HAVS can be categorised by numbness in fingers (nerves), loss of dexterity (muscles), colour change (blood vessels). The fingers can turn white, giving the condition its name. In extreme cases, the fingers can be lost entirely. The symptoms of HAVS were first recognised by Dr. Giovanni Lorgia in 1911, who noticed a link between worsening symptoms and cold weather.
Standards for gloves
All of these conditions can be prevented with the correct protective equipment. Making the right choice when it comes to safety gloves can make all the difference, and understanding how cold-weather gloves are rated is the first step.
EN 511:2016 sets out the methods for testing safety gloves that will protect against the cold to temperatures as low as -50°C. During the test, gloves are rated 0-4 for how well they can withstand: convective cold (losing heath through the movement of air or water on the skin) and contact cold (losing heat through physical contact with an object). They are also rated 0-1 on water permeation after 30 minutes.
As with cut protection, the higher the number, the higher the level of protection against cold. For example, a glove rated 331 will protect highly against both contact and convective cold and will be water resistant.
How to protect yourself
When working in cold environments, body heat needs to be retained. Winter hand protection should have two layers; the outer layer for cut protection, and the inner insulating layer. Fingertips are one of the first places to lose heat, so make sure they’re well insulated. Poor quality safety gloves will compromise the protection of the fingertips. A glove with a built-in insulating layer, or a separate thermal liner, will reduce this problem.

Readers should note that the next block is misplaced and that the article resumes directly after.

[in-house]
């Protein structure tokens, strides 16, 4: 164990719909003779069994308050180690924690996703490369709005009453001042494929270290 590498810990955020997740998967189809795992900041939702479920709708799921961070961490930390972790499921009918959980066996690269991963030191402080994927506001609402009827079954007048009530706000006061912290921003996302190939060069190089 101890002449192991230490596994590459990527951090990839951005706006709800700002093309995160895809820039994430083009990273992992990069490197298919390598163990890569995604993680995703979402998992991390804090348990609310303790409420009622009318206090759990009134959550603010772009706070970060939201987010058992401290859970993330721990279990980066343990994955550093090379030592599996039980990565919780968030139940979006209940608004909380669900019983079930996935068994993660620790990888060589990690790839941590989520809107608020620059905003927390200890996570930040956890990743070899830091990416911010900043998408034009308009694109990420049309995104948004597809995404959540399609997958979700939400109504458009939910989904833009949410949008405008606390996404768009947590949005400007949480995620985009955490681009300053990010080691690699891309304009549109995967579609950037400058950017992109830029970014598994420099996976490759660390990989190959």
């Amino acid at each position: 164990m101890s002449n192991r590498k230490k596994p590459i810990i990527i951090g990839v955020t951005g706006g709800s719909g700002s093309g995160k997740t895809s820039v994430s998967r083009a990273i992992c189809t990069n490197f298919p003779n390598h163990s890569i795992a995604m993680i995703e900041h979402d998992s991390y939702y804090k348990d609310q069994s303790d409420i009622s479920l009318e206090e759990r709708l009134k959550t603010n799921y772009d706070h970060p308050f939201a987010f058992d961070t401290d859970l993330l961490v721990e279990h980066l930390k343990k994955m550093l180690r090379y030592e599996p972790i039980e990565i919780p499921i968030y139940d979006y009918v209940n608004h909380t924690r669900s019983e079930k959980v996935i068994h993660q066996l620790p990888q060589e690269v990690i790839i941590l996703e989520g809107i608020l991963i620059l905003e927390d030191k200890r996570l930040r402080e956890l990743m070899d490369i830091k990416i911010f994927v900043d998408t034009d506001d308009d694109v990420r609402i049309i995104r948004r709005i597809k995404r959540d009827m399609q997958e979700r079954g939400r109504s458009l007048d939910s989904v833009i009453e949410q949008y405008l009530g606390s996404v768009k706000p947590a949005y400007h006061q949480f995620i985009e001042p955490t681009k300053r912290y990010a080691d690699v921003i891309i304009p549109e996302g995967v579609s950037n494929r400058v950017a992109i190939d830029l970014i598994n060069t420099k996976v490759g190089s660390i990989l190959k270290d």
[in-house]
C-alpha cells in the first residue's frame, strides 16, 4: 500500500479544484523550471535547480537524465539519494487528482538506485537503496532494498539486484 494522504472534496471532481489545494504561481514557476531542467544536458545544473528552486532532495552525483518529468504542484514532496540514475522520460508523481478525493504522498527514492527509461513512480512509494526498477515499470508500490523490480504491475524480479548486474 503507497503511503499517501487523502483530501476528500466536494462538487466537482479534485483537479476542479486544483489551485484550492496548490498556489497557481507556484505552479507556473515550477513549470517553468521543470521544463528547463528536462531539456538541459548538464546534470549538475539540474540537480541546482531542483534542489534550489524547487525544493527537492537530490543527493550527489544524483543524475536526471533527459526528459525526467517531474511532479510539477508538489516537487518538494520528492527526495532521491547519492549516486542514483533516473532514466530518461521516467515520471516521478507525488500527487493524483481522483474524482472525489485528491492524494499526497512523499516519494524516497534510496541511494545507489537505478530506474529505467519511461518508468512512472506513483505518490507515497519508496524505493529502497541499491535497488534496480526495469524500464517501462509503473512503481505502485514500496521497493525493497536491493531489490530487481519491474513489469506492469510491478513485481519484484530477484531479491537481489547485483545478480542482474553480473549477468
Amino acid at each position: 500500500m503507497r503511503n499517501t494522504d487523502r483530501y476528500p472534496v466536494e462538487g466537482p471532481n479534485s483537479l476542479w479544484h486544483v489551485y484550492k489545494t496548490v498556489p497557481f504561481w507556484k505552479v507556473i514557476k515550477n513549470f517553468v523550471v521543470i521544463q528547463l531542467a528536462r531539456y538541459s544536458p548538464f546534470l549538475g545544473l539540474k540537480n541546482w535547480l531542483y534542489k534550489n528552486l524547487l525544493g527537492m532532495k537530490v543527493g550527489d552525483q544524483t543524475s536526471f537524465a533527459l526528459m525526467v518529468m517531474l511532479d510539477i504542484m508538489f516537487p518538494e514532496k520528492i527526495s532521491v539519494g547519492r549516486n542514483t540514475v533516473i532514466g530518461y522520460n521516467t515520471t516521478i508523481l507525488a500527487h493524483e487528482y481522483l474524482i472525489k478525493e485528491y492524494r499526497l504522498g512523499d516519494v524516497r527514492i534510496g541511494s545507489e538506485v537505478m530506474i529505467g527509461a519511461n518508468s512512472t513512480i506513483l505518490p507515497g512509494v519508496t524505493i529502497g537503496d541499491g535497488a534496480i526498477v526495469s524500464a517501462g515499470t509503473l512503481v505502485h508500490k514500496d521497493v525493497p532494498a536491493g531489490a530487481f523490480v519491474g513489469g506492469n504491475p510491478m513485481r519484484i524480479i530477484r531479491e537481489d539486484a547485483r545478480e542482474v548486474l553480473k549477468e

Whilst warmth should be a high priority in the winter months, there should be no less emphasis on getting a glove suitable for the task. If workers don’t have enough dexterity to carry out their tasks, they may be forced to remove their gloves, leaving them totally unprotected to the weather and other risks involved. Workers could also have to strain their hands to get the job done when wearing safety gloves with inadequate grip, leading to further injuries and lost time.
Fit is vital
Safety gloves come in a variety of sizes for a reason. Make sure each worker has a well fitted pair of gloves. If they’re too tight it will stop the blood flowing freely around the hand, resulting in poor dexterity. By contrast, gloves that are too loose may cause the cold to get in and can be dangerous when using power tools – excess fabric may become caught in rotating equipment.
In contact with water
Increased rain can also cause hazards to works hand safety. When exposed to cold water temperatures, body heat can be lost up to 25 times faster. It sounds simple but when working with wet components, make sure the safety glove has a waterproof coating. If immersing hands fully in water, wear a fully coated waterproof glove with a thermal liner for extra thermal protection.
Risk of slipping increases in wet conditions, which can also cause hand injuries, therefore cut protection is still an important consideration.
Seemingly everyday tasks can become more dangerous when you factor in the cold and wet weather; a task that is relatively risk-free in warmer weather may cause serious and long-lasting injuries when undertaken in the cold. By understanding the risks associated with not wearing the right safety gear in the winter months, the amount and the severity of injuries can be reduced.
Nowadays, with increased awareness of health and safety at work, it’s more important than ever to provide and wear the correct equipment. The right gloves are crucial, not least so workers don’t have a false sense of security in their protection. Every worker deserves feel safe at work, whatever the weather.
Hilary Nouwens is a marketing executive at Traffi. For more information, visit www.traffiglove.com